ONE SECOND AFTER

or about Mon, 24 Aug 2009 17:49:51 -0700 did write/type or cause to appear in rec.crafts.metalworking the following:


    "Great Britain. A small island off the coast of Holland, which is responsible for the happiness of a quarter of the earths population." From a Dutch Gazette I read decades ago. - pyotr filipivich We will drink no whiskey before its nine. It's eight fifty eight. Close enough!
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Karsten Kruse wrote:

Agreed. I didn't know the effect was greater at high altitude, but the point is still the same. Not even a nation with ICBMs is going to launch an attack like that except as part of a low altitude nuclear attack. If they did they would invite retaliation (even if it's only massive conventional retaliation) without hope of killing our military. So it remains that only Russia could do it, since they are still the only country with the power to kill the US, but they'd suffer retaliation too. Other powers like NK would be destroyed while inflicting only repairable damage to us.
So I wouldn't even call the risk small. It's smaller than the probability of total nuclear war, and if both the consequenses and the probability are smaller then there's no need to worry.
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On Tue, 25 Aug 2009 12:07:58 -0400, "Tom Del Rosso"

So if a Scud 2 with a nuke is launched from off shore, from a freighter and detonated over the Eastern Seaboard, we are going to attack which country?
Be specific. Use as much whitespace as necessary.
Gunner
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Gunner Asch wrote:

The one that made the bomb. If the official line is that we can't determine who made it, that would mean the administration doesn't want to deal with it.
Aside from the radiation signature, the use of a freighter which is easily identifiable would mean that you have some pretty stupid terrorists on your hands. They could have parked the bomb in a small boat in the harbor without the expense or difficulty of a scud, and caused real terror. Blackouts don't exactly terrorize people. It's one contingency we don't have to waste time worrying about.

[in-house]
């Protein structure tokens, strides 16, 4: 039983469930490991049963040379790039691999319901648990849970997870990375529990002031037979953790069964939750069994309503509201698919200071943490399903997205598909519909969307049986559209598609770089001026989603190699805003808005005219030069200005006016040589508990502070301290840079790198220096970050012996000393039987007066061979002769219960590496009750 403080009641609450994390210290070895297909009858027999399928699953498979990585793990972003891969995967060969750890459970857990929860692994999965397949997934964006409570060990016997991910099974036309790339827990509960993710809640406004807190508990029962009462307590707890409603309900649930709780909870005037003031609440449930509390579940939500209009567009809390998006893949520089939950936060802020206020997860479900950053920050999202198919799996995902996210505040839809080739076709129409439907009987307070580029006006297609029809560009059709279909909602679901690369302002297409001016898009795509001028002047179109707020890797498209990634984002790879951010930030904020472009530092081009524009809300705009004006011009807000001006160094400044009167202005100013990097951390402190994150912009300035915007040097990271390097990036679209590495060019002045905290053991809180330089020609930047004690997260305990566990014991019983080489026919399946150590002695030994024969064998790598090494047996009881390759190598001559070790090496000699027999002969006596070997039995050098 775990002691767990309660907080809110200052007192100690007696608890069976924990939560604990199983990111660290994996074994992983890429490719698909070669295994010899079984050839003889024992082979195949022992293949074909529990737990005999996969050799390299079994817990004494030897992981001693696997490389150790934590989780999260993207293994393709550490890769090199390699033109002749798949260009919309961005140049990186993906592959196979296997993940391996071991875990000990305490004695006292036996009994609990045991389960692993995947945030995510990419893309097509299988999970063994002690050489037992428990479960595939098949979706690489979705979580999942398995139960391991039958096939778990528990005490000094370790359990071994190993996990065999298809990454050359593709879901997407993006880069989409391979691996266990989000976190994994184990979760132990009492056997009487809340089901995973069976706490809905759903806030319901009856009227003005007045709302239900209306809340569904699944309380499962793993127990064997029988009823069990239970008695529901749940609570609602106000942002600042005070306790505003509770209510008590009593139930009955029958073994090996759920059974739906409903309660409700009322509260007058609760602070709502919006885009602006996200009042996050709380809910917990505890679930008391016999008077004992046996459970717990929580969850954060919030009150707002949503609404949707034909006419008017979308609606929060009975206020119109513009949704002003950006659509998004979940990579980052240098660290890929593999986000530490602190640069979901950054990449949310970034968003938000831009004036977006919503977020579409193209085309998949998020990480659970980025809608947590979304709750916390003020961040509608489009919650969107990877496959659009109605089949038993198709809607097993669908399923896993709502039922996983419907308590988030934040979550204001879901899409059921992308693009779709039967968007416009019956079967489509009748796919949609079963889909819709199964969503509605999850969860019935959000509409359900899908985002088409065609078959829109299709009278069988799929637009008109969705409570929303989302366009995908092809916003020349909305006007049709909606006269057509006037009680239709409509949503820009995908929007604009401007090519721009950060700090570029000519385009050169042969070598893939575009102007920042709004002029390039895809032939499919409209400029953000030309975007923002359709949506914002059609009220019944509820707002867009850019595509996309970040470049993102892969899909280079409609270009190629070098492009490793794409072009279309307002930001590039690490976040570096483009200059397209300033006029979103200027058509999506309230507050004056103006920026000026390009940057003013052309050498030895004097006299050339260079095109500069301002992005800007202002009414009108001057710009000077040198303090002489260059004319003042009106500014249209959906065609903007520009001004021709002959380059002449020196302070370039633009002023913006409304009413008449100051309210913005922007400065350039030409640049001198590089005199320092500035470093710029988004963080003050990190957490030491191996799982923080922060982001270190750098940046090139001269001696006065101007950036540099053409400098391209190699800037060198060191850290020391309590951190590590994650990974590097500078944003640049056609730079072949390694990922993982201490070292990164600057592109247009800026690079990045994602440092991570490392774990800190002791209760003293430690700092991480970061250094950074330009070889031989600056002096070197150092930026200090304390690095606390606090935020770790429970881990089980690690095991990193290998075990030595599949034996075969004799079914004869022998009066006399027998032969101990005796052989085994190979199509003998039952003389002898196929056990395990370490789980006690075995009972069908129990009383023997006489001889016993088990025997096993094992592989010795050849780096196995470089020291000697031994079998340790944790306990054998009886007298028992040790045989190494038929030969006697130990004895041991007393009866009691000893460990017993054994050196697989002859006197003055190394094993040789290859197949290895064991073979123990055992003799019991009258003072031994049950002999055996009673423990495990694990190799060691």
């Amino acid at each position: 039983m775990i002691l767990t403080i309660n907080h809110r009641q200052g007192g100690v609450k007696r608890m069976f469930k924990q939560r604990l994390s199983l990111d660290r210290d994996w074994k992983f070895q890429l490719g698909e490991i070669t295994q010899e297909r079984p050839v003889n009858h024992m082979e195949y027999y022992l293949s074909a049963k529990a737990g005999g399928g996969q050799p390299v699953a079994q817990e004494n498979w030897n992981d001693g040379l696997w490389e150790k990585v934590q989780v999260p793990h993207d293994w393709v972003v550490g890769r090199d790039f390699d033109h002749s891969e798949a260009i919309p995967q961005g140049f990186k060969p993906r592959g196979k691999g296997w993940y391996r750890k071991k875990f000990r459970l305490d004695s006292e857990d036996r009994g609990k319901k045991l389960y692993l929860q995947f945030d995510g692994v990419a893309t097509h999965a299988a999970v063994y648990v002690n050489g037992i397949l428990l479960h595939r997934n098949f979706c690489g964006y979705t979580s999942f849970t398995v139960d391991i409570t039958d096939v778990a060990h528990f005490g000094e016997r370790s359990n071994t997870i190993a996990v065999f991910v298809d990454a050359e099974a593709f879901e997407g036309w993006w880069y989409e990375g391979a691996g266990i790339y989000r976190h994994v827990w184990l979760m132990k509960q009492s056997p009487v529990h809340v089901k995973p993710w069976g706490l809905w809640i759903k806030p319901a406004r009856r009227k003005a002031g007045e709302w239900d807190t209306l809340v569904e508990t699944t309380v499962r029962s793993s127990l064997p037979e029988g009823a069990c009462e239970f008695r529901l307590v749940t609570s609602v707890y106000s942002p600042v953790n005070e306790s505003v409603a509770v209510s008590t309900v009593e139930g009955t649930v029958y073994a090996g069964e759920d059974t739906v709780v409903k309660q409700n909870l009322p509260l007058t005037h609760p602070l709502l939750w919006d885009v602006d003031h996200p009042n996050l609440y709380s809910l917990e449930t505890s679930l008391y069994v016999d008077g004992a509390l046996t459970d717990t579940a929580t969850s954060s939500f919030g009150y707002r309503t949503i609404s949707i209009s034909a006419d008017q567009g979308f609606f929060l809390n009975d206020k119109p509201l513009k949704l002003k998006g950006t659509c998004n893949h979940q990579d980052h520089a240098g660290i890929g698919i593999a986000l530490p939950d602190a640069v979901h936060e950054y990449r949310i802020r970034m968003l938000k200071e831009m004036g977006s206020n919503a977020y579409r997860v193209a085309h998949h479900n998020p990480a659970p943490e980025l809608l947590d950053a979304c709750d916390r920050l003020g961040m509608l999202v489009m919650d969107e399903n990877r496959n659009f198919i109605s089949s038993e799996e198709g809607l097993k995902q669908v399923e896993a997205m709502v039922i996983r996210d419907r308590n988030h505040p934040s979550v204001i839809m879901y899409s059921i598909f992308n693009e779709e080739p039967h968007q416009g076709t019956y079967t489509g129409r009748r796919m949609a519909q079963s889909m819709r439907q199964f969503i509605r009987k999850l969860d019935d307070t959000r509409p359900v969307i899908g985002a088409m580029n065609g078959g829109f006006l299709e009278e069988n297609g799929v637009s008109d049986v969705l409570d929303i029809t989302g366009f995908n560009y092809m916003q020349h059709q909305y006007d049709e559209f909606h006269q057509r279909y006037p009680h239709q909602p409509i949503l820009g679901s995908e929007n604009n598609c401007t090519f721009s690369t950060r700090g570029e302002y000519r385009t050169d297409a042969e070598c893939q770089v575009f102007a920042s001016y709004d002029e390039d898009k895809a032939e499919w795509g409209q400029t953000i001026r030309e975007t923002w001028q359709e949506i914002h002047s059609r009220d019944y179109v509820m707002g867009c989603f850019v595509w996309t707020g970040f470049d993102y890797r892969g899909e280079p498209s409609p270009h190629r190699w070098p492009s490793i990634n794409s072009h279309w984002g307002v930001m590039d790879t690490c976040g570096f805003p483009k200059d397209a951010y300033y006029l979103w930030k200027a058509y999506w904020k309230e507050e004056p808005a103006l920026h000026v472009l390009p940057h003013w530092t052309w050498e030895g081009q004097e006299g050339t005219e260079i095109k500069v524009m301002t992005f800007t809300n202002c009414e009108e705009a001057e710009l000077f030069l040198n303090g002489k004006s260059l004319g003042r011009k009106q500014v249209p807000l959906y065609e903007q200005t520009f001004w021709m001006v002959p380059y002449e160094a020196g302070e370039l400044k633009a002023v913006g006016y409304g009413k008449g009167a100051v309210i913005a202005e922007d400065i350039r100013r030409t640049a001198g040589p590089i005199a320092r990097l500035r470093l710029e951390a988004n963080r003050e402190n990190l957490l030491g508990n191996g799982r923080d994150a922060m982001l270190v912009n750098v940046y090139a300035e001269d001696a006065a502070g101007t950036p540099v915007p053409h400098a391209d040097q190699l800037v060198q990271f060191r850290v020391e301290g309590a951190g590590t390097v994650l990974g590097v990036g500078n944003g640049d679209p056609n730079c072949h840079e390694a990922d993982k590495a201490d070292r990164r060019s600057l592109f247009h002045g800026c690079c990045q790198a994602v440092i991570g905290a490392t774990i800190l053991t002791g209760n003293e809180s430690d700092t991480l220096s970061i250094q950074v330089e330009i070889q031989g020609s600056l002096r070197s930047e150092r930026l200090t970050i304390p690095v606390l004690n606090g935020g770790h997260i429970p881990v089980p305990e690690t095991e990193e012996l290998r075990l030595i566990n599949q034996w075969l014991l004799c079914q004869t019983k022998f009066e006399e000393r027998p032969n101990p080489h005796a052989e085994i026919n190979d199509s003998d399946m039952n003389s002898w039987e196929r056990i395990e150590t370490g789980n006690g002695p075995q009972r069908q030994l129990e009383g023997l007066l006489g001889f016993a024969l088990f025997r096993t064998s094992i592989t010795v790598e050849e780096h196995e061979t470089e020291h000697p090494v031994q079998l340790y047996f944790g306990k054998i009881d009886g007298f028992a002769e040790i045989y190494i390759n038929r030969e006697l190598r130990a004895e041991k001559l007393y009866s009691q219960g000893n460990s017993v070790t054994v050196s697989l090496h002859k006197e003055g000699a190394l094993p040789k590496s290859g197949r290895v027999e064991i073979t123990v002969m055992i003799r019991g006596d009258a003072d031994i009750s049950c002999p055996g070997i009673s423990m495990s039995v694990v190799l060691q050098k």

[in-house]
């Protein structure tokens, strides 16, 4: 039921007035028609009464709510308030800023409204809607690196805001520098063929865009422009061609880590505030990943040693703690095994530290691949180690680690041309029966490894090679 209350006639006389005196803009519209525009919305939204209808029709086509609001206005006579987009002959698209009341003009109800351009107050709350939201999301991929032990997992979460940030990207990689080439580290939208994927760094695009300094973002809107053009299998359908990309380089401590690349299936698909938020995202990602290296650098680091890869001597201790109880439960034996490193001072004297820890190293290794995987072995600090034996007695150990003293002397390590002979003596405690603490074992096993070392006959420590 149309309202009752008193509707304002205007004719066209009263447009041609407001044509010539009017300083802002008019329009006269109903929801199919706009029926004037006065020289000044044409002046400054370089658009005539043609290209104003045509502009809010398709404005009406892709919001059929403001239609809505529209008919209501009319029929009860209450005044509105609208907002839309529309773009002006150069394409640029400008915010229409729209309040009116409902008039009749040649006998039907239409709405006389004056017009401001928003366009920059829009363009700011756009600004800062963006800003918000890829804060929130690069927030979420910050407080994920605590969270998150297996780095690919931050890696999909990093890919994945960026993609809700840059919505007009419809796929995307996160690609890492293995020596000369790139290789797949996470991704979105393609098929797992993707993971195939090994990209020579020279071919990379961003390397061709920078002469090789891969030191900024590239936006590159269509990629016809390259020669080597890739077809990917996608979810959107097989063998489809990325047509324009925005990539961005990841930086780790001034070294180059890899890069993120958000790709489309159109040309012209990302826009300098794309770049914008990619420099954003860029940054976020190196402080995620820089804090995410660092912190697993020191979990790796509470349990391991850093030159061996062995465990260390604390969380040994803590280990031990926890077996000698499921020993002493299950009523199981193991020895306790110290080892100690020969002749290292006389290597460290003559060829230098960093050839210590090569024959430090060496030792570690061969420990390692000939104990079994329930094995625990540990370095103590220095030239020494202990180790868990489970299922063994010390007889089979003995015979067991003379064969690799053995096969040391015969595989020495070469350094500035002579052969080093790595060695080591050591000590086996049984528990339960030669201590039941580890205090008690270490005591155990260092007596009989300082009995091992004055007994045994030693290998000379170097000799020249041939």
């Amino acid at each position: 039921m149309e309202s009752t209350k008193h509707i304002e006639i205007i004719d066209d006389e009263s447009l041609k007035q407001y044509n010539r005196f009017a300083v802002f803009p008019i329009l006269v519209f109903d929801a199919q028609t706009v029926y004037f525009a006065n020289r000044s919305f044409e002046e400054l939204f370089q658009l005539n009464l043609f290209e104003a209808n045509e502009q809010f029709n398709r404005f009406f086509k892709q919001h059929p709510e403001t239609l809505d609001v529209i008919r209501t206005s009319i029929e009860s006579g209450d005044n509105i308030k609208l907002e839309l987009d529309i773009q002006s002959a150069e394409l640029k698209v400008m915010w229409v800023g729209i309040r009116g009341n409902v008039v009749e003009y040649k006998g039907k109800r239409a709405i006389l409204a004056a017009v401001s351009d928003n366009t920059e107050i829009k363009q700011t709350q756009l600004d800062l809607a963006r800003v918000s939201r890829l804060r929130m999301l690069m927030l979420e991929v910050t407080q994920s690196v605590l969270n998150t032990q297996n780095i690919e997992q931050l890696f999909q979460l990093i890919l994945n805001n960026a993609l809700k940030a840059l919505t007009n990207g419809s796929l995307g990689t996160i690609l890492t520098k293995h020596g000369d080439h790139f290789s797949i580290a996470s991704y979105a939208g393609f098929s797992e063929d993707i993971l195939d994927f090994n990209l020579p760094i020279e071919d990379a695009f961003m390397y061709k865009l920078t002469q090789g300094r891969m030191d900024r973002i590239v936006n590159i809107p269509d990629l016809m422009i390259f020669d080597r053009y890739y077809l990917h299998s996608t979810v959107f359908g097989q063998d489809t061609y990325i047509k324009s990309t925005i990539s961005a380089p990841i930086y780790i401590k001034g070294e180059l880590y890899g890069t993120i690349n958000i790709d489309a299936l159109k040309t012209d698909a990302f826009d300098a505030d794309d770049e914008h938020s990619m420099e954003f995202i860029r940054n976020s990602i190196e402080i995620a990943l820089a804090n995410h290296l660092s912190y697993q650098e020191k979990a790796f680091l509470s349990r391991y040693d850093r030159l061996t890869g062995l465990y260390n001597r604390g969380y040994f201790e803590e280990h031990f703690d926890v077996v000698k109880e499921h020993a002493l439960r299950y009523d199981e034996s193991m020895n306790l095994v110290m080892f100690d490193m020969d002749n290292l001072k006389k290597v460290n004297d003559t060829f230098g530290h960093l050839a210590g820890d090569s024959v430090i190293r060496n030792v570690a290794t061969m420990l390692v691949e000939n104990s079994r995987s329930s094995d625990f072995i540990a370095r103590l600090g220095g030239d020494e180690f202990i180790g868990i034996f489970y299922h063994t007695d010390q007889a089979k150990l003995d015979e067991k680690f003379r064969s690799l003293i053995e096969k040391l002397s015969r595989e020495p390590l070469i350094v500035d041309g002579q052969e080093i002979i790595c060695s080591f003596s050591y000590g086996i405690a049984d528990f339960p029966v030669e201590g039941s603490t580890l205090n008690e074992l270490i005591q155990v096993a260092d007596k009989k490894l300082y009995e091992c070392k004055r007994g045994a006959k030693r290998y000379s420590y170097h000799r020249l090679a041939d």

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On Wed, 26 Aug 2009 16:16:39 -0400, "Tom Del Rosso"

An EMP would cause more than a blackout. However, even if it were just an electrical blackout for a month or two over the entire country, the death toll would still be significant.
Now add to that most vehicles not working, medical devices going south, etc., and you are talking about a significant blow to society.
Having finished listening to the book, I can only see one technical flaw in the story line. That would be the loss of communications with the outside world. Granted, radio stations inside the affected area would be gone. However, radio stations outside the affected area would still be working. One can build a kit radio capable of receiving short wave broadcasts.
Also, the idea of survivalists throwing in with the rest of the townspeople was a bit hard to swallow, but it is fiction after all.
Overall, it was a very good listen (read?) Once again, thanks for bringing it to my attention.
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about Wed, 26 Aug 2009 16:16:39 -0400 did write/type or cause to appear in rec.crafts.metalworking the following:

    Blackouts lasting months are not a concern? Excuse me, but when the water goes out people get really cranky - no coffee without water!

- pyotr filipivich We will drink no whiskey before its nine. It's eight fifty eight. Close enough!
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pyotr filipivich wrote: